In others, there are no symptoms at all. It’s quite often for diabetic people to get injuries and infections in their feet since they might not always feed when an injury occurs.
☑ Corns and Calluses.
Calluses are thick patches of skin that develop due to pressure or constant rubbing. When minute calluses may not have an infect on the afflicted, increase in the thickness often leads to broken of the skin in the affected area and, as a result, exposing that part to bacteria.
Over time, the open calluses can develop to ulcers that make it hard walk and work around the work area. Calluses can be minimized by simply using a pumice stone to scrub the wet foot.
Corns, on another hand, refer to thickening of skin around the top and side areas of the toes. The skin on the afflicted areas, tend to be hard, whitish and painful if pressed down.
Wearing ill fitting work wear, or fitting work boots without socks creates an ideal situation for development of calluses and corns as friction and pressure increases on your foot.
If you are to avoid these complications, then you need to source for the right pair of work boots to suit your existing situations.
☑ Poor Circulation of blood.
One of the complications caused by diabetes is damage of the blood vessels that furnish the feet. As the condition worsens, the vessels also become stiff- a condition known as atherosclerosis- and this affects the circulation of the blood.
Multiple researches have also established that high levels of glucose in the blood leads to thicken of capillary walls. This progressively affect flow of blood in the feet. Pointers of poor blood flow include numbness, stinging pain and tingling.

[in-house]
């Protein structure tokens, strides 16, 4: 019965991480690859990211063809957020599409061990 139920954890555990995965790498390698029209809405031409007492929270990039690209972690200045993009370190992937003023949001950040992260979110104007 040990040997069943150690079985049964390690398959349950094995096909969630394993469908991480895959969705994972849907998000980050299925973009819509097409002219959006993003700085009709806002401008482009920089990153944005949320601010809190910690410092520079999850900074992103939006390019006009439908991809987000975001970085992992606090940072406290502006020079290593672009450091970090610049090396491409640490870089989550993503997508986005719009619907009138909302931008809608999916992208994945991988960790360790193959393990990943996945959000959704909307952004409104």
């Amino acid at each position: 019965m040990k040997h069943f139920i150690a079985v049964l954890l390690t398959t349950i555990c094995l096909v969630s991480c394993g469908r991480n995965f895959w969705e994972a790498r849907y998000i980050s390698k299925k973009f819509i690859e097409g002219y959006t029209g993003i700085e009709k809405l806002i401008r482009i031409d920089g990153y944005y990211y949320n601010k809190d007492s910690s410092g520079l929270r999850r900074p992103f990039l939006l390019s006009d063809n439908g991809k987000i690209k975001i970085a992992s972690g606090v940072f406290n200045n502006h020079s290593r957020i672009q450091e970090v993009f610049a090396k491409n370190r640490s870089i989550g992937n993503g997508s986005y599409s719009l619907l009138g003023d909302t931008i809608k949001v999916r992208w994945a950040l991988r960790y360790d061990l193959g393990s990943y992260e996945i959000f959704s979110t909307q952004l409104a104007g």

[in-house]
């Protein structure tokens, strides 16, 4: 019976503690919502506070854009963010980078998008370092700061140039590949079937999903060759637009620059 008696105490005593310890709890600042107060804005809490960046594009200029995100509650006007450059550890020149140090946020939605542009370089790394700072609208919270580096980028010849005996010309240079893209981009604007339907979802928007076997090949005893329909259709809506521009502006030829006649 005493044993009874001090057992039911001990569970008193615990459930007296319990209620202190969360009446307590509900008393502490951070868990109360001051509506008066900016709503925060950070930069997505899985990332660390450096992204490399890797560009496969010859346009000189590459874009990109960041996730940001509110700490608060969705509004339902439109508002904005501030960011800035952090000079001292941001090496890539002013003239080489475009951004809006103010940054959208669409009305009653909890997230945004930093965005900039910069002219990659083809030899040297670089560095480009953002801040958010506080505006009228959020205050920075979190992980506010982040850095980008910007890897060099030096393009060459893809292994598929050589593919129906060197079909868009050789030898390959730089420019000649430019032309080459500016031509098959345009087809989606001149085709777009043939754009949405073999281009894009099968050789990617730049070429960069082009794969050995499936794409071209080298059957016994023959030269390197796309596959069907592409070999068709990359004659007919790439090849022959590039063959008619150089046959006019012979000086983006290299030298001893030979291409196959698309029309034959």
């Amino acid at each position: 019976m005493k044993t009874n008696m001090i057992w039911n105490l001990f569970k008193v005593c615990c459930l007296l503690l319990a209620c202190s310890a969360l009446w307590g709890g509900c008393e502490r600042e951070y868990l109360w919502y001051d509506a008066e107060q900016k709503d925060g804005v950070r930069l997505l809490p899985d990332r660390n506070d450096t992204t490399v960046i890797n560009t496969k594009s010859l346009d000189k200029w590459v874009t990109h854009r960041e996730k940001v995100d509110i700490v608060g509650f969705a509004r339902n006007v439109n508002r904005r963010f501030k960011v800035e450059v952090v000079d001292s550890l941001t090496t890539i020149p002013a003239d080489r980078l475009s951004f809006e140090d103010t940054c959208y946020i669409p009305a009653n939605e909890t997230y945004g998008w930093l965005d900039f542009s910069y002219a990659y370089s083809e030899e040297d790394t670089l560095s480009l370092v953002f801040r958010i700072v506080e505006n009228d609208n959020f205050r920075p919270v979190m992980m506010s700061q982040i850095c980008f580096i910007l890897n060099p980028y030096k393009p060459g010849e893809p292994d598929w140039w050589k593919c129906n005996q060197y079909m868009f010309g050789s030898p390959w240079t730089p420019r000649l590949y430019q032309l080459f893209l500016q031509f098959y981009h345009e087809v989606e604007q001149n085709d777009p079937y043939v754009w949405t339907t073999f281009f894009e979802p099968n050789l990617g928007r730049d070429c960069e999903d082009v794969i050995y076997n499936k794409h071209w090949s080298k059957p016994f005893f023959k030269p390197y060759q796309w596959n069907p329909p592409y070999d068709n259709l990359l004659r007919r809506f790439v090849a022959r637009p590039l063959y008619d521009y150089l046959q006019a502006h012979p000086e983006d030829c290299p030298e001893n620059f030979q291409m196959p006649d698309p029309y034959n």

☑ Foot Ulcers
This is a medical condition in which the skin tissue breaks down due to poor control of diabetes. The condition leaves the underlying layers of the body tissue exposed and susceptible to infections and painful injuries.
Visible signs of foot odor is appearance of black tissue on the lower part of the foot.
It’s medically referred to as hallux valgus. It is characterized by a bony projection that occur at the base of the big toe. It becomes progressively worse if the swelling is pressured by the shoe. Though bunions are not directly caused by diabetes, they pose a health risk to the affected individual.
Key signs of bunions include;
- Hard, callused red skin.
- The skin is sore where bunion occurs.
- Changed shape of the foot.
- Swelling on the big toe joint.
☑ Hammer toes
A hammer toe is a situation where any given toe bends abnormally especially at the middle joint. This condition affects individuals who wear ill-fitting work boots. Most of the times, the condition affects the toe next to the big toe.
☑ Fungal Infections,
☑ Dry Skin
☑ Ingrown Toenails.
Ingrown toe nails can be caused by wearing improper foot gear- wearing either too tight shoes or overlay loose ones. The condition often afflicts the big toenail by causing inflammation which progressively inflict the adjacent skin.
The condition, commonly known as onychocryptosis, can lead to infection of the bone of the big toenail which can lead to discomfort and amputation.